The US has misjudged China, its intention and its role. It based its judgement on its own historical experience as an expansionistic empire and its deeply rooted great power ideology, and not on China’s diplomatic performance in the region.
The discussion and debate on the South China Sea dispute has fallen into a deadlock between two monological contexts, generally between Chinese commenters and their counterparts from the US and its allies.
The issue of the greatest concern is Xi Jinping’s attendance at the Nuclear Security Summit which will be held from March 31 to April 1 in Washington, DC, as well as the Obama-Xi meeting on that occasion.
More than a month has passed since North Korea’s January 6 nuclear test, but no sanctions have been adopted, due largely to the differences between China and the United States over the severity, scope, and the very purpose of punitive measures.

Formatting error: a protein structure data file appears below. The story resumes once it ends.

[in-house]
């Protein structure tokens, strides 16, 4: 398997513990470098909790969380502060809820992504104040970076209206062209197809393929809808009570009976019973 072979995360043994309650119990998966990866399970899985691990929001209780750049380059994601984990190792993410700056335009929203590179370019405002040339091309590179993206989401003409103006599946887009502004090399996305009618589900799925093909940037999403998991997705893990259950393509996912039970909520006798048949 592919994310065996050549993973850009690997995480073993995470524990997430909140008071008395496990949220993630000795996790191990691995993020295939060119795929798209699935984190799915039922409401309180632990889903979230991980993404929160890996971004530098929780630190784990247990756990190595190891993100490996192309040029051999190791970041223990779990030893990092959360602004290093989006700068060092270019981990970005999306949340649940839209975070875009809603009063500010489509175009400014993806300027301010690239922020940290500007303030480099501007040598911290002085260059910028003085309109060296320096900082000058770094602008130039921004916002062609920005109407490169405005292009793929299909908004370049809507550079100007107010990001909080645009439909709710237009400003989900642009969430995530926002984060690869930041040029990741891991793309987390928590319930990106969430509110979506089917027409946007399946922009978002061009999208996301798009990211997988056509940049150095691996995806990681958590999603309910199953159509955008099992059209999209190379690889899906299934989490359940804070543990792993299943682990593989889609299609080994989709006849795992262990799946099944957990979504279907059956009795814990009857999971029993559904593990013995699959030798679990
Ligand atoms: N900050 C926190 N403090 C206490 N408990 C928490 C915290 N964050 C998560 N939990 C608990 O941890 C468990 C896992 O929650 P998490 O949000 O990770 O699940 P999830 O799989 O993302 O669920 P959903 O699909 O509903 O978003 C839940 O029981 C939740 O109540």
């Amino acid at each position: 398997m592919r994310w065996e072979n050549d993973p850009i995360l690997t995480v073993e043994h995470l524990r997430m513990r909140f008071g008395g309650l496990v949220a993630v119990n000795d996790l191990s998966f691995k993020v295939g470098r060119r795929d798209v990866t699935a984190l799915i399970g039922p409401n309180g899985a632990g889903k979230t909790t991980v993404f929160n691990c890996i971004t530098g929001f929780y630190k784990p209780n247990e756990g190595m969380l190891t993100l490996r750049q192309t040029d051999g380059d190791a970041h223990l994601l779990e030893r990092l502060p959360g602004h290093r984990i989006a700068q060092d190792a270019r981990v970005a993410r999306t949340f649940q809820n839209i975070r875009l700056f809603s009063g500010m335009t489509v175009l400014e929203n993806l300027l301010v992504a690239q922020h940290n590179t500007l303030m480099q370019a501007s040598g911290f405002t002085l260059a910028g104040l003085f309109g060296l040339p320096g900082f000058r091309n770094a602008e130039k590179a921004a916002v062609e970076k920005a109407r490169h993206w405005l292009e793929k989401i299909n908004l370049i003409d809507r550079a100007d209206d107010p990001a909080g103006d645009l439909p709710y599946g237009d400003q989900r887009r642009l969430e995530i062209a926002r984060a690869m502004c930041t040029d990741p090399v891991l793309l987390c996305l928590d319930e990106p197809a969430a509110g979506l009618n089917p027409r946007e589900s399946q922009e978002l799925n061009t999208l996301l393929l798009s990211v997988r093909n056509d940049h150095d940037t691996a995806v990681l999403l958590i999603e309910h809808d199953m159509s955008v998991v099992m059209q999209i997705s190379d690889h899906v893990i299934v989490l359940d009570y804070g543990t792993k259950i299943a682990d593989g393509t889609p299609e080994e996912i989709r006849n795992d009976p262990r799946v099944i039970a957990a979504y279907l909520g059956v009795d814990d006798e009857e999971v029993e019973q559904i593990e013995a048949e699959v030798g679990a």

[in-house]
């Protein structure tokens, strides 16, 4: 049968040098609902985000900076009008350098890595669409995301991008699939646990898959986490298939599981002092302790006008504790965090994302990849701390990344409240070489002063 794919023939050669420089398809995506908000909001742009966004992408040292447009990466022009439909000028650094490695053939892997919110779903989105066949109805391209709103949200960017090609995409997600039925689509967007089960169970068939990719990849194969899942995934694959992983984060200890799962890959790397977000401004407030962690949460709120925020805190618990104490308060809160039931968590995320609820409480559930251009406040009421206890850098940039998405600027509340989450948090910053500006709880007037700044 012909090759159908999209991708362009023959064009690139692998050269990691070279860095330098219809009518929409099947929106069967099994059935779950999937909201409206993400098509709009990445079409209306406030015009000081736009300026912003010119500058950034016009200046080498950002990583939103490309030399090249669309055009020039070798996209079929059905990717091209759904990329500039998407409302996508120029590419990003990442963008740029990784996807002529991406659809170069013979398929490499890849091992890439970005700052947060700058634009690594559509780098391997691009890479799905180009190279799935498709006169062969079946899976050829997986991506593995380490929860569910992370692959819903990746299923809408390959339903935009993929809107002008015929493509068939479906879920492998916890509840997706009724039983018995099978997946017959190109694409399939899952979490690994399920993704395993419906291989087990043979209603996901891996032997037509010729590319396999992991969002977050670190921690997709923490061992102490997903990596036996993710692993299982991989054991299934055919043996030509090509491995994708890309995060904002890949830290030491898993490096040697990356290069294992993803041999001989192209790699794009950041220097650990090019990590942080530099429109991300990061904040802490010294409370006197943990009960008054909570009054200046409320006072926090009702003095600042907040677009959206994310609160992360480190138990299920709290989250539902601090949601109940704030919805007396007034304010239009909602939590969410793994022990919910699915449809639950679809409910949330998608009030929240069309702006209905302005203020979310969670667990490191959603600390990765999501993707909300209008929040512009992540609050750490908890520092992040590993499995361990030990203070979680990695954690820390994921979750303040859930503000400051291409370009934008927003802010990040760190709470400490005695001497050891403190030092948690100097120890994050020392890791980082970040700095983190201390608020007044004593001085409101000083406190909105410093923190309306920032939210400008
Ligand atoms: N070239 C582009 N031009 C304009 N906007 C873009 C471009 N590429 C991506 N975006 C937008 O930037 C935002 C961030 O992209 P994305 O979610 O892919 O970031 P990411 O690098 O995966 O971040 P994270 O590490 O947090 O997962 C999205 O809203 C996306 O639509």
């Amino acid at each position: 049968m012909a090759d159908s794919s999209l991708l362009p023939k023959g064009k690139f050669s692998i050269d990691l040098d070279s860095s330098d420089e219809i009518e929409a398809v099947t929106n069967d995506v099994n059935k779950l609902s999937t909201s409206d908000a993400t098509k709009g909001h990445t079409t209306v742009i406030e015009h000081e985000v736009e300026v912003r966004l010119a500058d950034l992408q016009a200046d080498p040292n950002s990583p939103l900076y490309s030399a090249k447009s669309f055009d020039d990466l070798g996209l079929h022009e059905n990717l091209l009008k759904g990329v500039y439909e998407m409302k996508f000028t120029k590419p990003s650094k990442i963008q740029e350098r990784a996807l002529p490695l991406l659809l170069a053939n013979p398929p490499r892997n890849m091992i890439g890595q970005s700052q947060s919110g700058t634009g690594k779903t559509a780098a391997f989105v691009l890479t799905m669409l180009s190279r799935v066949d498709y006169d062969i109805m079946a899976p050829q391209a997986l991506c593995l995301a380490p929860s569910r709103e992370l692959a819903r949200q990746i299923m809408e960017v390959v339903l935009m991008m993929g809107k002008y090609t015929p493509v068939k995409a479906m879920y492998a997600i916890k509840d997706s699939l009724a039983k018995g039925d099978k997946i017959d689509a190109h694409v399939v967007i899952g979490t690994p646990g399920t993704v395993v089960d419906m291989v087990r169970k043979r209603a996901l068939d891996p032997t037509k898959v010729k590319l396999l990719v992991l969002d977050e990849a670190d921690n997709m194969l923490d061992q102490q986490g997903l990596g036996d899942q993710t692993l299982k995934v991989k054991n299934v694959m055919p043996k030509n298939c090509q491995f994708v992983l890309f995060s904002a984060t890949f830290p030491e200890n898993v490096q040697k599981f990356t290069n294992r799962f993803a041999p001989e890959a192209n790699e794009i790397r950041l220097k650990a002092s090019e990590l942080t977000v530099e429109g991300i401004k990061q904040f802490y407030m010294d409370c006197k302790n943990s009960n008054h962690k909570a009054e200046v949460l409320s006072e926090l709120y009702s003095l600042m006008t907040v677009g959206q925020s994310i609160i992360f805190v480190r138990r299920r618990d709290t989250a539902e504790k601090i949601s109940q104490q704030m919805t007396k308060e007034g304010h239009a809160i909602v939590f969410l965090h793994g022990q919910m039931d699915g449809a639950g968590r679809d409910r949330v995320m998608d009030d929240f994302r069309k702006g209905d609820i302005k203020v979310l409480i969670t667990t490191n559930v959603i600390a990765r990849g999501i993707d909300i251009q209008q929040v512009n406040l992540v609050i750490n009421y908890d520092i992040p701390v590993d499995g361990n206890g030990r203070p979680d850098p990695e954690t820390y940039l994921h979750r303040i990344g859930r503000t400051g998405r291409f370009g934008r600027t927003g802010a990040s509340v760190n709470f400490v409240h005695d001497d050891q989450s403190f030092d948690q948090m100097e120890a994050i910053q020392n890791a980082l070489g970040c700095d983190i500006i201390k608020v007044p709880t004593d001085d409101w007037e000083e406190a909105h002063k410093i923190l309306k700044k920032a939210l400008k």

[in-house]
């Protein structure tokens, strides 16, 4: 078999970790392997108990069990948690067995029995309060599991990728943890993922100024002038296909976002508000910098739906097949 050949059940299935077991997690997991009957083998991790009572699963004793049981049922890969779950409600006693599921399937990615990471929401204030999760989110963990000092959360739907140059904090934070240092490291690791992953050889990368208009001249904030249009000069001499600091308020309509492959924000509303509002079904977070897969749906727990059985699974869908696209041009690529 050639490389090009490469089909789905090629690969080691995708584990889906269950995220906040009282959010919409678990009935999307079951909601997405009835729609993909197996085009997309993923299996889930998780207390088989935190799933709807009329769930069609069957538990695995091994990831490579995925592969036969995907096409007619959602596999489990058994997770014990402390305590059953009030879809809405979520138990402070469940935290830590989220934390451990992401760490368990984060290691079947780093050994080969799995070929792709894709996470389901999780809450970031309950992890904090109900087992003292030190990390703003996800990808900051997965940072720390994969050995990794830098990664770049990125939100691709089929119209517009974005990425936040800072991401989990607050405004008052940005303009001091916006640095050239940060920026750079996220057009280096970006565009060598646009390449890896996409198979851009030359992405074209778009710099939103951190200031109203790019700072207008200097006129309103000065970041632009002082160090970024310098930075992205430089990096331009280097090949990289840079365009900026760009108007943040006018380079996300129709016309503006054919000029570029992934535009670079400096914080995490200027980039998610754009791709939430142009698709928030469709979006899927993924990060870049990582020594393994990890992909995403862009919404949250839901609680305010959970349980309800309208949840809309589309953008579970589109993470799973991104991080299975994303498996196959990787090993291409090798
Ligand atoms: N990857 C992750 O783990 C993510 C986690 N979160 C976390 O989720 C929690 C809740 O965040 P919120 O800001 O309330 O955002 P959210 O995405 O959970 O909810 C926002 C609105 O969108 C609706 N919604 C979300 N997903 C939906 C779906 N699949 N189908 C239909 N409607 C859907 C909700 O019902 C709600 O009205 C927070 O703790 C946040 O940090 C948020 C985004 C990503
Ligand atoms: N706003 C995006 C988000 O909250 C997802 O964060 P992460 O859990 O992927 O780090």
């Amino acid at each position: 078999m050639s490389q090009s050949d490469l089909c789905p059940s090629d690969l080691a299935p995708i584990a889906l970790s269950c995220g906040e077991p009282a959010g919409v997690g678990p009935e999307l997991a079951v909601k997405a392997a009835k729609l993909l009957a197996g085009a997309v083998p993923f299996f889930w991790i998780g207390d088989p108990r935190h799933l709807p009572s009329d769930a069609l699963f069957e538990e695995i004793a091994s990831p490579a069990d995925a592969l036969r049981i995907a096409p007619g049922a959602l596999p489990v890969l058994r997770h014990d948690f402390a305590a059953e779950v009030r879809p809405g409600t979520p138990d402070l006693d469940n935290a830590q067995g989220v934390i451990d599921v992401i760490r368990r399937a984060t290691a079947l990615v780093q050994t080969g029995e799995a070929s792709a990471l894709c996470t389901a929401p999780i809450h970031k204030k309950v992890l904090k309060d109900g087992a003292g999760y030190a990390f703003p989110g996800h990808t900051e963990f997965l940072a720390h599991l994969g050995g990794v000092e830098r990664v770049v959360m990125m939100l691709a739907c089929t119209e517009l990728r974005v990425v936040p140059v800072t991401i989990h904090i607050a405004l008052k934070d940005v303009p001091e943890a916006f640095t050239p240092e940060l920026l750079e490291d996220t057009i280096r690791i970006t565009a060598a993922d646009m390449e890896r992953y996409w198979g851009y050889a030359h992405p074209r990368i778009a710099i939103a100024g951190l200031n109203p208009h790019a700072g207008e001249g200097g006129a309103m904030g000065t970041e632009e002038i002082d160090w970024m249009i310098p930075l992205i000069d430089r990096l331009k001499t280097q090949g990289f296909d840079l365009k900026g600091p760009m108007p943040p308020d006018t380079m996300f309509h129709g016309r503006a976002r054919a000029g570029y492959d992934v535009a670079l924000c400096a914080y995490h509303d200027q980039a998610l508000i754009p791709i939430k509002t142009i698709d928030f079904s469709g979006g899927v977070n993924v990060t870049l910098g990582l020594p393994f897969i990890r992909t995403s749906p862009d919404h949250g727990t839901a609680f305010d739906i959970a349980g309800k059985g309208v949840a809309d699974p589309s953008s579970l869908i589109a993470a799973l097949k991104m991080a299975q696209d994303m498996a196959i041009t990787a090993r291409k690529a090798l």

On April 2, 2015, a group of heavily armed gunmen from the Somali al-Shabab militant organization invaded the eastern Kenyan campus of Garissa University College, shooting students sleeping in their dormitories and taking others hostage.
Speculation is rife that it is now a good opportunity for the US to nurture Vietnam into a strategic ally in its pivot to Asia, but, plagued by bilateral political distrust, it seems that Vietnam can only be an ally of convenience at best.